Administrative data refers to data collected for the administration of programs. It should be systematically collected, stored and used for program operation and management decisions. While administrative data is designed to track a program’s implementation—primarily the project’s activities and expenses—it can also include indicators on program outcomes. Examples of administrative data include educational records, client information from financial institutions, and hospital records of patient visits and health outcomes. Other examples include information held by government agencies, such as tax filings and Medicare claims.
The CART principle of responsibility tells us that organizations should find the right balance between collecting enough data necessary to obtain credible, actionable information about a program, and the costs of doing so. Administrative data, due to its low cost and accuracy, can be an important part of a data collection strategy, useful for both monitoring and evaluation.
The advantages of using administrative data include time and cost savings, and the possibilities of obtaining accurate data and a large sample size at low cost. Because administrative data are already being collected, they can reduce or eliminate the need to collect data through additional monitoring activities or surveys. And because they already exist in the management information system and are usually updated regularly, incorporating administrative data into your monitoring activities can enable a more timely response to implementation issues or faster analysis of key indicators.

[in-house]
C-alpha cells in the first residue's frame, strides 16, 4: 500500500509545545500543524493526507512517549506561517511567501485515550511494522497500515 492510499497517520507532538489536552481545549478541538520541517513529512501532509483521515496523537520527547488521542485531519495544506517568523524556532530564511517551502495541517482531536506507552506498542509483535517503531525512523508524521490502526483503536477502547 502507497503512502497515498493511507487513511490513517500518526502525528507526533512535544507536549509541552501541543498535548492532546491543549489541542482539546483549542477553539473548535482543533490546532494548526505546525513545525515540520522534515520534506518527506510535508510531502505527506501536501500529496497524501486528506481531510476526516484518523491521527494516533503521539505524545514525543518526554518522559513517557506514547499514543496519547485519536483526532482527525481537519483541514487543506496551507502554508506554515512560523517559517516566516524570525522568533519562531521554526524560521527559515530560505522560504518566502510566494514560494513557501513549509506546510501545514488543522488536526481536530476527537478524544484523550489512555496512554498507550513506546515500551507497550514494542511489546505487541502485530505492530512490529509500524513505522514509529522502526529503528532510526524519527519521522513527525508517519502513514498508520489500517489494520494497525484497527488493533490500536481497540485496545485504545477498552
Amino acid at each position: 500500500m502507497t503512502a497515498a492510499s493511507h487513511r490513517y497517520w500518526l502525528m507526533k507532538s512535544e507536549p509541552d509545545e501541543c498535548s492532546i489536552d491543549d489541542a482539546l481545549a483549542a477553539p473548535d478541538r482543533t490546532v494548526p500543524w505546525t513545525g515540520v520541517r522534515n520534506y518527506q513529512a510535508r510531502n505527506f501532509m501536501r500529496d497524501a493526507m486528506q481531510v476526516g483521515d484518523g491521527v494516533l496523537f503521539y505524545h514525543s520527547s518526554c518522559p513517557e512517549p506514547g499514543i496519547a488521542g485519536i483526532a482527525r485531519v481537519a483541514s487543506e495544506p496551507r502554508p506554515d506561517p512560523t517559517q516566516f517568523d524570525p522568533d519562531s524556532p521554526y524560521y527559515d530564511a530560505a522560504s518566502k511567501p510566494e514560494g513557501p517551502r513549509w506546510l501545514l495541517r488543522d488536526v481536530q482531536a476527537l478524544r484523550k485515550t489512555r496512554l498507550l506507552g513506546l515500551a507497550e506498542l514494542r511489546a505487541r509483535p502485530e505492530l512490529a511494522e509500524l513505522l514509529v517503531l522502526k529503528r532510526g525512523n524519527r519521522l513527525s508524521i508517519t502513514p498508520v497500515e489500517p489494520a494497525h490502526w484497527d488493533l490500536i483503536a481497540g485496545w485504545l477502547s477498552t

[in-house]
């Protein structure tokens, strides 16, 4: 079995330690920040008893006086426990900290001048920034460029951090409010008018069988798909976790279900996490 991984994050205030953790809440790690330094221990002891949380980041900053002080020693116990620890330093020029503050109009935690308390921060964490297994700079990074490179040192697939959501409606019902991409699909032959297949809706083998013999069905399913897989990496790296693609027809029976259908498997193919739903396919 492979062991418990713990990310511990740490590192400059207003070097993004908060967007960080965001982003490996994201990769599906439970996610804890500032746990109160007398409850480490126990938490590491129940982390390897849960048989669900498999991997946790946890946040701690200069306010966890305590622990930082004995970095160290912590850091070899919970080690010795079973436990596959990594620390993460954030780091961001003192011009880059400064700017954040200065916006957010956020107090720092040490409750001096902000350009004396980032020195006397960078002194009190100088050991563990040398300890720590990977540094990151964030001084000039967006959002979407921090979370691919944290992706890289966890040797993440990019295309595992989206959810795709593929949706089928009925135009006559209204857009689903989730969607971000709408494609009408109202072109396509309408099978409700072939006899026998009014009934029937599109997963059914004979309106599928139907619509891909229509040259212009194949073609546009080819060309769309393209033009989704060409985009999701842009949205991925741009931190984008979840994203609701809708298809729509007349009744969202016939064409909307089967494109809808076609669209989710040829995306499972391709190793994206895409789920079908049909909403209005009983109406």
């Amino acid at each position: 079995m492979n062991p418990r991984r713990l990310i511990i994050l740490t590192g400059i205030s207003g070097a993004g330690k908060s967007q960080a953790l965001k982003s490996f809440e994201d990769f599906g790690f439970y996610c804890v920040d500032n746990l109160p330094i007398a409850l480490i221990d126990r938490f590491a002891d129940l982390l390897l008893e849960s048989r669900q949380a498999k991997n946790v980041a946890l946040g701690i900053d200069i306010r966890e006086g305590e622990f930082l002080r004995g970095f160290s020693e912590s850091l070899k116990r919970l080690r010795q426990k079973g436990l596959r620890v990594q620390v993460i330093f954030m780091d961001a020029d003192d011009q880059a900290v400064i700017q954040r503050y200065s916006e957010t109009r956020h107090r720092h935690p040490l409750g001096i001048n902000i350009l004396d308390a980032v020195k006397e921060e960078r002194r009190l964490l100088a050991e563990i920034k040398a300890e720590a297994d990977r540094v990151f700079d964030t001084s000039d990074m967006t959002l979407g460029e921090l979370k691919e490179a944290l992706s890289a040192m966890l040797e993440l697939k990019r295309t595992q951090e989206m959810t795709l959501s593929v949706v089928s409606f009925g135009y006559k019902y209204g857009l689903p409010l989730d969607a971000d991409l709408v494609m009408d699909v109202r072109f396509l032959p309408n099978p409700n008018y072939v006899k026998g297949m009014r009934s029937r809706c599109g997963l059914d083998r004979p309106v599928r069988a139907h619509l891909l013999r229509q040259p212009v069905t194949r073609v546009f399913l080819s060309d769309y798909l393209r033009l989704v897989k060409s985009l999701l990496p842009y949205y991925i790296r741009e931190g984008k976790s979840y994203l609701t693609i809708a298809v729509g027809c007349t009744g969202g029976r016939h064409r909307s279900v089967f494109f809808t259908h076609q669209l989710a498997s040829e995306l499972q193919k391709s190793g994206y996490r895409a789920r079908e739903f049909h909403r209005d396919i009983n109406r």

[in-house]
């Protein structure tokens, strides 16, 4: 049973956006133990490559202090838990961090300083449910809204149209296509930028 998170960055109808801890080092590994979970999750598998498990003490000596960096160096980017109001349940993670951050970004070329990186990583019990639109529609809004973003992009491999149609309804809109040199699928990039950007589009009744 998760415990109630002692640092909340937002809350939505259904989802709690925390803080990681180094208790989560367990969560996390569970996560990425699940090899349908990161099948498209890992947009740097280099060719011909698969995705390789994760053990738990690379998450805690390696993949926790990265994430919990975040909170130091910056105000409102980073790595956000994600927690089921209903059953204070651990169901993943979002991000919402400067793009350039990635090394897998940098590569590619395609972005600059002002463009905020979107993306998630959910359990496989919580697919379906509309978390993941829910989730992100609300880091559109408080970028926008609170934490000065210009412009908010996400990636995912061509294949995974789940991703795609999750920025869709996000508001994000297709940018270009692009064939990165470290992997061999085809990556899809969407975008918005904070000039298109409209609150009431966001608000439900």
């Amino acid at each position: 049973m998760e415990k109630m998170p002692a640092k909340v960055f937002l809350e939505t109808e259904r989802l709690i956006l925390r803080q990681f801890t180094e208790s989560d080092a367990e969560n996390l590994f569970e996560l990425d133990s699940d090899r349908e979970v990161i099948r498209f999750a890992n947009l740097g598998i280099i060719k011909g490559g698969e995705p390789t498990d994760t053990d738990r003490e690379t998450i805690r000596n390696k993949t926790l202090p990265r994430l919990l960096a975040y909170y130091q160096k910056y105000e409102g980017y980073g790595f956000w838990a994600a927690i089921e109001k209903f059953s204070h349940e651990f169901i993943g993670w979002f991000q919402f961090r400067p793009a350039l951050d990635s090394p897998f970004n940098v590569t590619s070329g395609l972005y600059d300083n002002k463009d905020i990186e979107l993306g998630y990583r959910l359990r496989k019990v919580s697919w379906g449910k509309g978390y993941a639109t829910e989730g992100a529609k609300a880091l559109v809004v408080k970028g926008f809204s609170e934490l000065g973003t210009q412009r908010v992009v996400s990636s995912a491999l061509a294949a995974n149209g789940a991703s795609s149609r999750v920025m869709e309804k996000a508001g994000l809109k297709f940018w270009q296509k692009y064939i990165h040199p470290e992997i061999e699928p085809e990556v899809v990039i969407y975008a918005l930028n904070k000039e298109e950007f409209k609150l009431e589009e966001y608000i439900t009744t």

The content of administrative data presents other potential advantages. Because administrative data typically cover the entire population of beneficiaries, they imply a large sample size. And by reducing the likelihood of social desirability bias, poor recall, and other data quality issues, administrative data can be more accurate than self-reported survey data.
While administrative data have many advantages, ensuring that they are accurate and reliable is more important than their low price tag. Recall the principle of Responsibility—that all data have costs—which emphasizes the balance between data quality, actionability, and the resources spent to collect it. In this article, we discuss the tradeoffs associated with using administrative data for M&E. We also provide a checklist for organizations interested in using administrative data; while the checklist is most relevant when collecting administrative data from a partner or third party, it also applies when gathering administrative data from within your own organization.
Copyright 2016 Innovations for Poverty Action. Using Administrative Data for Monitoring and Evaluation is made available under a Creative Commons Attribution-NonCommercial-NoDerivatives 4.0 International License. Users are free to copy and redistribute the material in any medium or format.